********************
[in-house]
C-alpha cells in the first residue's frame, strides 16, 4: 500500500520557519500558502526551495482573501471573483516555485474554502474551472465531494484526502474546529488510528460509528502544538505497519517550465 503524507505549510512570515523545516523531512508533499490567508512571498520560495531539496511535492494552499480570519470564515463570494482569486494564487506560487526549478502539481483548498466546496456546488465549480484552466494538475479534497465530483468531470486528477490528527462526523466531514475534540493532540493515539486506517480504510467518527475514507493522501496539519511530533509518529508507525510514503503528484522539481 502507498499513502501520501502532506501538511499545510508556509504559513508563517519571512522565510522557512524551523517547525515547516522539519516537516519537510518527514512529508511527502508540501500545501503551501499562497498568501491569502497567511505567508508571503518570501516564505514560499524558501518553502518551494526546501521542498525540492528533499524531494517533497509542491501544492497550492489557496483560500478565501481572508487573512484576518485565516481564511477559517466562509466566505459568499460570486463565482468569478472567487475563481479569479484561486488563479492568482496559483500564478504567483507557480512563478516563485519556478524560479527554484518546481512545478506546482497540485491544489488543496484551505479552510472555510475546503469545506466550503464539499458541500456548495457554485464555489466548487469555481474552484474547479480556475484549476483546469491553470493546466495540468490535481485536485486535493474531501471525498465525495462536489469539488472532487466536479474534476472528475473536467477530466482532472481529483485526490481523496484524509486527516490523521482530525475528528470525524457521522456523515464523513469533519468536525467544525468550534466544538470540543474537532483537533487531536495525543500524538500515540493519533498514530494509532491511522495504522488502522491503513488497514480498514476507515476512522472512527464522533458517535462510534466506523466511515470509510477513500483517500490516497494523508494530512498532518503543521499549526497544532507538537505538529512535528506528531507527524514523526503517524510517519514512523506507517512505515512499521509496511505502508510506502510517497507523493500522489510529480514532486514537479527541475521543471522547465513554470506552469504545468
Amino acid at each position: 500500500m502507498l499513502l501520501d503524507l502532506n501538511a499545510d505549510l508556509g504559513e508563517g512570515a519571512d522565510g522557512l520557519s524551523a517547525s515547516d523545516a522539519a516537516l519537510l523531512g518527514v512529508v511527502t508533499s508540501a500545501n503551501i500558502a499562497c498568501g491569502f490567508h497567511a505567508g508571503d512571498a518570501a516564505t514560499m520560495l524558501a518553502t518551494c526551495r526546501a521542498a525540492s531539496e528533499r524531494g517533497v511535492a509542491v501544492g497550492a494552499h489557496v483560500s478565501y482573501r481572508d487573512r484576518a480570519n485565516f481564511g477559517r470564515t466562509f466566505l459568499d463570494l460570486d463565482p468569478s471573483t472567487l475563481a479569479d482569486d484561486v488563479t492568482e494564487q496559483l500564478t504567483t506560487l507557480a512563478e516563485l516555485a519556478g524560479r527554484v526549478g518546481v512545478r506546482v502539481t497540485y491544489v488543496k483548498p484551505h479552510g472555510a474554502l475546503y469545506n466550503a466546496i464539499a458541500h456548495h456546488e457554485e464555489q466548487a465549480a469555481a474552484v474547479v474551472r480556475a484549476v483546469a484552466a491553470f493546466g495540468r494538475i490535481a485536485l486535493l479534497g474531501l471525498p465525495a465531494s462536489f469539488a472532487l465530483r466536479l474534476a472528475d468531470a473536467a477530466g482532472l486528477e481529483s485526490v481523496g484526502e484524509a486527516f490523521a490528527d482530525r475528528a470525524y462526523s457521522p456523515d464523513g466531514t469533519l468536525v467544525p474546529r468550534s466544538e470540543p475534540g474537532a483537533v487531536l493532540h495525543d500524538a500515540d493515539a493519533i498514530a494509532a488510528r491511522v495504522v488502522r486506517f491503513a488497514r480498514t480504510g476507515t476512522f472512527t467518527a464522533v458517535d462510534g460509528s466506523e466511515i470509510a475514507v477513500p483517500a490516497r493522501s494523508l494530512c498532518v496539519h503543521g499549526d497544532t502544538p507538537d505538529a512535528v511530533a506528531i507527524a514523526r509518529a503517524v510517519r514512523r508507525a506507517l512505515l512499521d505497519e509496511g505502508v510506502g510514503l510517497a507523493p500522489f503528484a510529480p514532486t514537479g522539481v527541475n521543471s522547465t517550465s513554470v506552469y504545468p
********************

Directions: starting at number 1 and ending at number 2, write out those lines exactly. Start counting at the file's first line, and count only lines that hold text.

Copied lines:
[in-house]
C-alpha cells in the first residue's frame, strides 16, 4: 500500500520557519500558502526551495482573501471573483516555485474554502474551472465531494484526502474546529488510528460509528502544538505497519517550465 503524507505549510512570515523545516523531512508533499490567508512571498520560495531539496511535492494552499480570519470564515463570494482569486494564487506560487526549478502539481483548498466546496456546488465549480484552466494538475479534497465530483468531470486528477490528527462526523466531514475534540493532540493515539486506517480504510467518527475514507493522501496539519511530533509518529508507525510514503503528484522539481 502507498499513502501520501502532506501538511499545510508556509504559513508563517519571512522565510522557512524551523517547525515547516522539519516537516519537510518527514512529508511527502508540501500545501503551501499562497498568501491569502497567511505567508508571503518570501516564505514560499524558501518553502518551494526546501521542498525540492528533499524531494517533497509542491501544492497550492489557496483560500478565501481572508487573512484576518485565516481564511477559517466562509466566505459568499460570486463565482468569478472567487475563481479569479484561486488563479492568482496559483500564478504567483507557480512563478516563485519556478524560479527554484518546481512545478506546482497540485491544489488543496484551505479552510472555510475546503469545506466550503464539499458541500456548495457554485464555489466548487469555481474552484474547479480556475484549476483546469491553470493546466495540468490535481485536485486535493474531501471525498465525495462536489469539488472532487466536479474534476472528475473536467477530466482532472481529483485526490481523496484524509486527516490523521482530525475528528470525524457521522456523515464523513469533519468536525467544525468550534466544538470540543474537532483537533487531536495525543500524538500515540493519533498514530494509532491511522495504522488502522491503513488497514480498514476507515476512522472512527464522533458517535462510534466506523466511515470509510477513500483517500490516497494523508494530512498532518503543521499549526497544532507538537505538529512535528506528531507527524514523526503517524510517519514512523506507517512505515512499521509496511505502508510506502510517497507523493500522489510529480514532486514537479527541475521543471522547465513554470506552469504545468